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Author Topic: removing dust from negatives  (Read 17208 times)

tgphoto

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removing dust from negatives
« on: August 11, 2008, 01:17:04 PM »

Just wondering what people use to remove dust from negatives?

I try to keep my studio space clean, but it seems like dust is one of those inevitable things.

Should I use canned air?  camel hair brush?  anti static wipes? something else?

Currently just using a rocket blower before scanning but I know there has to be something better out there.
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neile

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removing dust from negatives
« Reply #1 on: August 12, 2008, 09:44:25 AM »

Quote
Just wondering what people use to remove dust from negatives?

I try to keep my studio space clean, but it seems like dust is one of those inevitable things.

Should I use canned air?  camel hair brush?  anti static wipes? something else?

Currently just using a rocket blower before scanning but I know there has to be something better out there.
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I assume the dust is just sitting gently on the surface of the negative rather than being stuck to the negative from bad drying. If that's the case, a blast of compressed air from an air compressor is an effective way to clean it away. I shy away from anything that would actually touch the negative.

Canned air isn't, in my opinion, strong enough to do anything  A good long shot on both sides from the air compressor after the film is loaded in the negative carrier does wonders.

Neil
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Neil Enns
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dalethorn

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removing dust from negatives
« Reply #2 on: August 13, 2008, 08:58:37 AM »

I did this for years, with 100 percent good results.  I used a small rubber ear syringe to blow air onto the negative, then a decent lens brush to dislodge any resistant particles, then the syringe to blow air again.
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neile

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removing dust from negatives
« Reply #3 on: August 13, 2008, 10:36:52 AM »

I forgot to mention that canned compressed air is scary for another reason: they can often spit propellant liquid out along with the air. Bad mojo for your precious negative!
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wolfnowl

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removing dust from negatives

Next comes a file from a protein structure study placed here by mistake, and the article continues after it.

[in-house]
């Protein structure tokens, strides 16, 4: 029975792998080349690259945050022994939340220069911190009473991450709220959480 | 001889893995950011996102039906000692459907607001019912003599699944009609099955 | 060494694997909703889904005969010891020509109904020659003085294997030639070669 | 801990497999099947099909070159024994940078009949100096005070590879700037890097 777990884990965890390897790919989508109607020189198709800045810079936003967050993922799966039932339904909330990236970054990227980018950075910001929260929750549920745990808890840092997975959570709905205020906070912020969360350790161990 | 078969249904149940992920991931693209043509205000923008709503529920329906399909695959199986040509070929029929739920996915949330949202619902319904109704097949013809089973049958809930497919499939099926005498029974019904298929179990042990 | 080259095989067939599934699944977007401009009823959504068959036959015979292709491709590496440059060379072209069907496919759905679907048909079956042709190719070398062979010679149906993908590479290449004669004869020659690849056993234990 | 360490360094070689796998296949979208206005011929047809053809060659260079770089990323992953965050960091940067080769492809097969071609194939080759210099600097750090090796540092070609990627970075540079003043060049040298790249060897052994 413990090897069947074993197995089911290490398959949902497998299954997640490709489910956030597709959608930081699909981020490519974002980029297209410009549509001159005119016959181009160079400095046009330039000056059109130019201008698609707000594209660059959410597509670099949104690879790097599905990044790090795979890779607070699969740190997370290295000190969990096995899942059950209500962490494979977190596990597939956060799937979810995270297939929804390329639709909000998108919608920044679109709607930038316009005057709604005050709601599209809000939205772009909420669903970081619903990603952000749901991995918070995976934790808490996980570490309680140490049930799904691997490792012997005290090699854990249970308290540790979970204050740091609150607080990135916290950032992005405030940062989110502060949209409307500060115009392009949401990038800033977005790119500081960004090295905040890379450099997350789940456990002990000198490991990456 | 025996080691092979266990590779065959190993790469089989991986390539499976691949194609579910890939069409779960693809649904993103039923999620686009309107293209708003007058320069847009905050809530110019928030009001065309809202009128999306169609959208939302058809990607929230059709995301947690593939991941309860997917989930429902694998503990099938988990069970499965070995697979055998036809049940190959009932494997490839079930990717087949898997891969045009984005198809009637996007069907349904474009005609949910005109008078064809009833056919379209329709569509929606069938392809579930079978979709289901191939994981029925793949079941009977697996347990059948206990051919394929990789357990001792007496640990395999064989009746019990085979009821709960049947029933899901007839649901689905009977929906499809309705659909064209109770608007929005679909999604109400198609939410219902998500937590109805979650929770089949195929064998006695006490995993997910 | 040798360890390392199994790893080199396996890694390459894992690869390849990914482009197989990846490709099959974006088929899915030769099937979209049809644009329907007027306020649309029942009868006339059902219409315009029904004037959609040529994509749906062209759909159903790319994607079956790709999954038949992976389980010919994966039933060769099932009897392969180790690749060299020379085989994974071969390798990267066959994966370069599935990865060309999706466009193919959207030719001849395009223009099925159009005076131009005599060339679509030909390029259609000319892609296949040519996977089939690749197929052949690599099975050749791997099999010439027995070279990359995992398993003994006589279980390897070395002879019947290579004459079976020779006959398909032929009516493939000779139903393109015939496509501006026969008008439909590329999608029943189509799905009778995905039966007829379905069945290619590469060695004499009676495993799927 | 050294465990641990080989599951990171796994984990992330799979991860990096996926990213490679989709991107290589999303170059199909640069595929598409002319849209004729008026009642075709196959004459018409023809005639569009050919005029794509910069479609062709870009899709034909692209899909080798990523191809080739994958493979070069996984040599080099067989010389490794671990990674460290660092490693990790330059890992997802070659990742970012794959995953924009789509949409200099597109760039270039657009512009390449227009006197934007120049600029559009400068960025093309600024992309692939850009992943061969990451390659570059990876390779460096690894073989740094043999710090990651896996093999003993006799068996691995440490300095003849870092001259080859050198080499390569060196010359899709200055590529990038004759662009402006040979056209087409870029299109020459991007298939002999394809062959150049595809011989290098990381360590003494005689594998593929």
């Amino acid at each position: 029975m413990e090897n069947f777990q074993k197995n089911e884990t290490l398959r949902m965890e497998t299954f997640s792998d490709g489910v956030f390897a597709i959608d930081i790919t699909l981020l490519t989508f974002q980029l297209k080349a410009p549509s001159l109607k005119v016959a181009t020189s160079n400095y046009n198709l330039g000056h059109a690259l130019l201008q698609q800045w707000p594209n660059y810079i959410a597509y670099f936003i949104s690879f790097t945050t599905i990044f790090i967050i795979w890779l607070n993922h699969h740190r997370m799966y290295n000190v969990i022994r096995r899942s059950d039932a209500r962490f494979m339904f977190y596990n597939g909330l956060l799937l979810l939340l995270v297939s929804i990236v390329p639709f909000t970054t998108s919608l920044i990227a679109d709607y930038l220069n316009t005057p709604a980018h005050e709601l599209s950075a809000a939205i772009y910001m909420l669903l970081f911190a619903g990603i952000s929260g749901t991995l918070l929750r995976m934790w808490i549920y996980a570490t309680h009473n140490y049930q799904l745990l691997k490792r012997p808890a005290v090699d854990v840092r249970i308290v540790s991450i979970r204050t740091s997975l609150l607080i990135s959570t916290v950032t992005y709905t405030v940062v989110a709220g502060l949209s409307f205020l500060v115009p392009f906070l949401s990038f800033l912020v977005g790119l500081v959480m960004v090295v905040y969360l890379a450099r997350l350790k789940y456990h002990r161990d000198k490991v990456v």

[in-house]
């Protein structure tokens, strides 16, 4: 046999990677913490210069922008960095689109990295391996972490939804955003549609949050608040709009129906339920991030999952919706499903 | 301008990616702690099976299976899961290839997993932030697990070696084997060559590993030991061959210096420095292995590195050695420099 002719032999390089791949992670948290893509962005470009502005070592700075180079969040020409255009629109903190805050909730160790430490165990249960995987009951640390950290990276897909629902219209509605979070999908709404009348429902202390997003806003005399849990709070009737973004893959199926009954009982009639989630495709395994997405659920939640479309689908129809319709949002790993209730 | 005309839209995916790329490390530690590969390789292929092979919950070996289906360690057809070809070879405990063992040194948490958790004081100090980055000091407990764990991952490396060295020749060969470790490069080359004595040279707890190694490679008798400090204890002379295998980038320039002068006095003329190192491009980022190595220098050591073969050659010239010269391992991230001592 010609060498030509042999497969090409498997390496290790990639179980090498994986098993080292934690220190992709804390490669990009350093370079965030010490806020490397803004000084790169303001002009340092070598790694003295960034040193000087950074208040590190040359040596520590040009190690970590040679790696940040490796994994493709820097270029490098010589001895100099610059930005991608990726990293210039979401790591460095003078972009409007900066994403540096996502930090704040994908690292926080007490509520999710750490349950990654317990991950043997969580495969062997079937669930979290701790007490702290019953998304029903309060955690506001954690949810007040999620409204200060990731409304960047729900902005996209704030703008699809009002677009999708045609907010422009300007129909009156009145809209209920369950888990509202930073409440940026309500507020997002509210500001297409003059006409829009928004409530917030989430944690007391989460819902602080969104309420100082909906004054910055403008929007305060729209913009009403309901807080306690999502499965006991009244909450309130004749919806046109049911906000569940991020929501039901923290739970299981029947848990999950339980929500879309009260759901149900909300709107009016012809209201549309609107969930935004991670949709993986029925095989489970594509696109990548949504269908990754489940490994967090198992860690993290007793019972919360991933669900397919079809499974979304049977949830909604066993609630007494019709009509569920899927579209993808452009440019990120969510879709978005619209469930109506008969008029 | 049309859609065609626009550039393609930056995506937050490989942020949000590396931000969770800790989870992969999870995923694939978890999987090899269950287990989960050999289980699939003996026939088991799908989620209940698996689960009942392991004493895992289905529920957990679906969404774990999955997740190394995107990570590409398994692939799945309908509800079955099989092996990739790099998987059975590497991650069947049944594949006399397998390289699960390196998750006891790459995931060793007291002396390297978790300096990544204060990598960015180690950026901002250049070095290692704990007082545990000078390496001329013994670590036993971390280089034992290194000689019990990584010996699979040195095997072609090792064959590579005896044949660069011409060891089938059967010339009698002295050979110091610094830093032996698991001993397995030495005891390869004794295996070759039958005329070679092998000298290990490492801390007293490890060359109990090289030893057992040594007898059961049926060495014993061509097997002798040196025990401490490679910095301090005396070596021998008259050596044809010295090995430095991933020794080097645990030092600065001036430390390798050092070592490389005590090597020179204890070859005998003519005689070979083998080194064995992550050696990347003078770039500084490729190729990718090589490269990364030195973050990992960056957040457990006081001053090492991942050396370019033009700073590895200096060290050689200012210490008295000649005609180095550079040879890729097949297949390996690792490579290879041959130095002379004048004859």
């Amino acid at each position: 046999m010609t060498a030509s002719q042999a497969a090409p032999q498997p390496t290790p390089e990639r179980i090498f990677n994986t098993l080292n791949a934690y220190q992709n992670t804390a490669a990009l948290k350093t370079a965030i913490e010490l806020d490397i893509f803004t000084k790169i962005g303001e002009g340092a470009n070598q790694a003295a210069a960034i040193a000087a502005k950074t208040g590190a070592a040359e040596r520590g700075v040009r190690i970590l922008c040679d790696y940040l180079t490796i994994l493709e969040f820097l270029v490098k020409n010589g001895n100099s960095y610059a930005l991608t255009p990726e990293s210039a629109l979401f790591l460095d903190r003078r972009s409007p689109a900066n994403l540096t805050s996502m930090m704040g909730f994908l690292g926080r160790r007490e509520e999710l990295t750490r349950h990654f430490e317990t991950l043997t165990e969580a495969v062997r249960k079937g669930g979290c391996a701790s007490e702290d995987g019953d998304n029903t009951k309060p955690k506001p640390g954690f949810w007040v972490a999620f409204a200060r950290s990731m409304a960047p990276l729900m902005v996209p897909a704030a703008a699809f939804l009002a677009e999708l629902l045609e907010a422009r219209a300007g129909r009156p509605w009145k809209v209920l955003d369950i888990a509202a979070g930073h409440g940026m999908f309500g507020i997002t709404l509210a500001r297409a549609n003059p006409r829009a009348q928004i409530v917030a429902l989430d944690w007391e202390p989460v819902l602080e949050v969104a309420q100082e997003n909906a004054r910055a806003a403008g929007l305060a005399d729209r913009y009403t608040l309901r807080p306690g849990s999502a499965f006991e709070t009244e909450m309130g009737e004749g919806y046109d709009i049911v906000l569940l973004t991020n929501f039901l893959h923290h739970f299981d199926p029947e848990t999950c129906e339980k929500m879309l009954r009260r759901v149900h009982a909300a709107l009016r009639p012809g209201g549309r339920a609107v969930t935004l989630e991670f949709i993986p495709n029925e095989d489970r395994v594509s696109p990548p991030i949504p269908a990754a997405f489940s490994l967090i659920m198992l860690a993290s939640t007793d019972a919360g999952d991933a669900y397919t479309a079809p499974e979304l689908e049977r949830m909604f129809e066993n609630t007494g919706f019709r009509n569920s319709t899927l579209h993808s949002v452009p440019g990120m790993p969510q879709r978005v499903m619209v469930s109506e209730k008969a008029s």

« Reply #4 on: August 13, 2008, 11:54:53 AM »

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I forgot to mention that canned compressed air is scary for another reason: they can often spit propellant liquid out along with the air. Bad mojo for your precious negative!
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Yes, but if you use an air compressor make sure you've got a filter in the nozzle or you can spray oil from the compressor on to your negative, and that wouldn't be fun.  And if using a brush, remember to keep it clean or the dust can accumulate in the bristles and it becomes sandpaper over time.

Mike.
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Rob C

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removing dust from negatives
« Reply #5 on: August 13, 2008, 02:34:21 PM »

Well now, personal experience over many thousands of negs, both 35mm and 6x6, may frighten the cojones off some of you, but what I did was this: lay the negative, emulsion down, on top of some clean white card (the back of olde worlde WSG) and hold it firmly by the edge of the rebate so that it canīt move; breath on it from a safe but close distance and, with the fleshy bit of your pinkie or ring finger gently rub the negative away from you in one direction only. It will remove any signs of drying marks (I did use wetting agent dips after washing) and, in all those years, never a scratch. In extremis, touch the outside of the nostril with the same finger and the natural oils there will clean intransigent material away when breath fails to do the trick. Should you get sputum on the thing, youīve just effed a negative, so be careful.

Once in the film holder, I used a fine artistīs brush to remove any dust that was visible under the oblique rays from the enlarger.

The technique above also works well when cleaning transparencies for mounting.

Sound too violent? Perhaps it does, but then I always took care of my hands... Perhaps I should employ an emoticon - nah - but possible squeals of anguish in response apart, I never did suffer negative damage with the method.

Before doing this on something that matters, try it yourself on a scrap bit of film to check out the state of your fingers and/or oils!

Rob C
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